Ecuadorian Kichwa people have been boiling guayusa leaves in water to make teas for thousands of years, while hunters call it the ‘Night Watchman’ because it helps them stay alert.

However, when Tyler Gage and Dan MacCombie started writing their business plan for RUNA (which means ‘fully alive’ in the Kichwa language) in 2008/9, there was not an established supply chain for producing and marketing the leaf locally, never mind to the US market, say the founders, who launched RUNA with a grant from the Ecuadorian government.

Today RUNA works with thousands of indigenous farmers in Ecuador, who harvest the leaves and sell them to Runa, which dries and mills them in a processing facility in Archidona, in the Napo Province of Ecuador. The leaves are first withered (pre-dried) on long troughs to allow the flavor to set in and to reduce the moisture content of the leaf.

They then enter industrial batch dryers to fully dry out before they are milled, sifted and packed into bags and shipped to the US. They then go through a concentration process so that they can be used in ready-to-drink products.

Supply chain scalability

Asked whether RUNA could rapidly scale up production of the guayusa leaf should it win a significant new tranche of business, he said: “That’s why I lived in Ecuador for so many years so that we could focus on the scalability of the supply chain.

“We take it very seriously and we’ve invested a lot of resources and planted over a million trees in our reforestation programs to support not only conservation efforts but also to increase supply.”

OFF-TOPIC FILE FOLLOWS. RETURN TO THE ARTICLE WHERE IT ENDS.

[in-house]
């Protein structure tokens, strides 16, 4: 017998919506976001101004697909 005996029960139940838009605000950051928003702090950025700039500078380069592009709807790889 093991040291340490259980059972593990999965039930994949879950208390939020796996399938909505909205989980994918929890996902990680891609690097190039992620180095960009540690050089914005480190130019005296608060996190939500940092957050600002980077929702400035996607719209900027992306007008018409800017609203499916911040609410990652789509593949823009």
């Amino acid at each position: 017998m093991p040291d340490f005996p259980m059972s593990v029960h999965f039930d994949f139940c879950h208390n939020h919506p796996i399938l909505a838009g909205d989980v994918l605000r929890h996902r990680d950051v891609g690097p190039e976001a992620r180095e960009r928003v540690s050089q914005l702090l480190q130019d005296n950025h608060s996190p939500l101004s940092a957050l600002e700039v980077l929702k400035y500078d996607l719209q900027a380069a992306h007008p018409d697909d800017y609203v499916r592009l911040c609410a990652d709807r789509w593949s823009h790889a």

Runa team

RUNA​, which was founded by Tyler Gage (right) and Dan MacCombie (left) in 2009, has built a vertically integrated supply chain for guayusa leaves (which naturally contain caffeine) from farms in Ecuador to shelves in the US and used the leaf as the cornerstone of a range of ready-to-drink beverages, carbonated ‘clean energy’ drinks, loose leaf teas and infusions. Today they are available nationwide in around 8,000 stores from Whole Foods to Safeway, as well as Amazon.

Leonardo DiCaprio reached out to us…

One thing that sets RUNA apart from many beverage brands – and has clearly helped it secure investment capital from celebrity backers such as Leonardo DiCaprio​ and Channing Tatum as well as industry investors such as Mark Rampolla – it that its mission and its brand are completely interconnected, while its products cannot easily be imitated because it has spent years building a supply chain around its core ingredient (the guayusa leaf), he said.

“The more we grow, the more we help the farming families.”

And at a time where consumers and celebrity investors alike want to feel good about the brands they enjoy and support, RUNA is particularly well-placed, acknowledged Gage.

“We didn’t go out actively searching for celebrity backers. Mutual friends introduced us to Channing and he brought in some of his friends, and DiCaprio reached out to us; he approached this from a mission point of view and he wanted to collaborate.”

Exit strategy: ‘At this point, we’ve got our heads down and we’re focused on growth’

Asked about the exit strategy, and whether he saw RUNAs future as being part of a big food company, he said: “No not necessarily; at this point, we’ve got our heads down and we’re focused on growth​.”

Who’s driving innovation in the food industry? Head to Food Vision USA 2016​ in Chicago on November 9-11, to hear from brands at the cutting edge, from Health Warrior and Quest Nutrition to Grainful and Veggie Fries…

Food Vision USA 2016 graphic